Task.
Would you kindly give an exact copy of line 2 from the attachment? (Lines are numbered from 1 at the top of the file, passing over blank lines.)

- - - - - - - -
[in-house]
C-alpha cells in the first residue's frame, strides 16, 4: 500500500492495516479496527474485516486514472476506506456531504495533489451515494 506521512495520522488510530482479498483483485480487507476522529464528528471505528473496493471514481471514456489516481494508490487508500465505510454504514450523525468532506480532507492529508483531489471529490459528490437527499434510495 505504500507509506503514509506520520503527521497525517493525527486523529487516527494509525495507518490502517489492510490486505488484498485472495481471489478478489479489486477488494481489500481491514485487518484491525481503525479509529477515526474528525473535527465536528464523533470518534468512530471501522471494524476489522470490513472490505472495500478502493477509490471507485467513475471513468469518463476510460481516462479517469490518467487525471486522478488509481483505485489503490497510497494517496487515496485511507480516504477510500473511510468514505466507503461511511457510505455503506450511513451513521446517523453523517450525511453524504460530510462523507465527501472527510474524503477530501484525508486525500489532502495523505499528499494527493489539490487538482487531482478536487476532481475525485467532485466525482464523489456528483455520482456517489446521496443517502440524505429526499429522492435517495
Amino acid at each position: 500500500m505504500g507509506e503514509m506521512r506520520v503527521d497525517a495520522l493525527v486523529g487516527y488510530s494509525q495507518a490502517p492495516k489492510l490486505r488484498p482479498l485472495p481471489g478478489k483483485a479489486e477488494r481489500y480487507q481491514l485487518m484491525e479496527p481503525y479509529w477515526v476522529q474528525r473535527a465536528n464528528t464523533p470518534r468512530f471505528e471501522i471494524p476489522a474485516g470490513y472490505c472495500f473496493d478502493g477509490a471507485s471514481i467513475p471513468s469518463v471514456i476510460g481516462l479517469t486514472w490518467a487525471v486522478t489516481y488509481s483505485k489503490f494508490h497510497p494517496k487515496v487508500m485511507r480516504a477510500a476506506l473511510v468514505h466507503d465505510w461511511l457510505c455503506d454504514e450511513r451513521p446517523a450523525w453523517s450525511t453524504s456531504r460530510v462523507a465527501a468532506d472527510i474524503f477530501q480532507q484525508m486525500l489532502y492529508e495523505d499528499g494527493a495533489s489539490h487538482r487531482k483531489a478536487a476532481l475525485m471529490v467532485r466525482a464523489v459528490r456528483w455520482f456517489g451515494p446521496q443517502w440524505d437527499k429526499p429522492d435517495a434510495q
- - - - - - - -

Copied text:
C-alpha cells in the first residue's frame, strides 16, 4: 500500500492495516479496527474485516486514472476506506456531504495533489451515494 506521512495520522488510530482479498483483485480487507476522529464528528471505528473496493471514481471514456489516481494508490487508500465505510454504514450523525468532506480532507492529508483531489471529490459528490437527499434510495 505504500507509506503514509506520520503527521497525517493525527486523529487516527494509525495507518490502517489492510490486505488484498485472495481471489478478489479489486477488494481489500481491514485487518484491525481503525479509529477515526474528525473535527465536528464523533470518534468512530471501522471494524476489522470490513472490505472495500478502493477509490471507485467513475471513468469518463476510460481516462479517469490518467487525471486522478488509481483505485489503490497510497494517496487515496485511507480516504477510500473511510468514505466507503461511511457510505455503506450511513451513521446517523453523517450525511453524504460530510462523507465527501472527510474524503477530501484525508486525500489532502495523505499528499494527493489539490487538482487531482478536487476532481475525485467532485466525482464523489456528483455520482456517489446521496443517502440524505429526499429522492435517495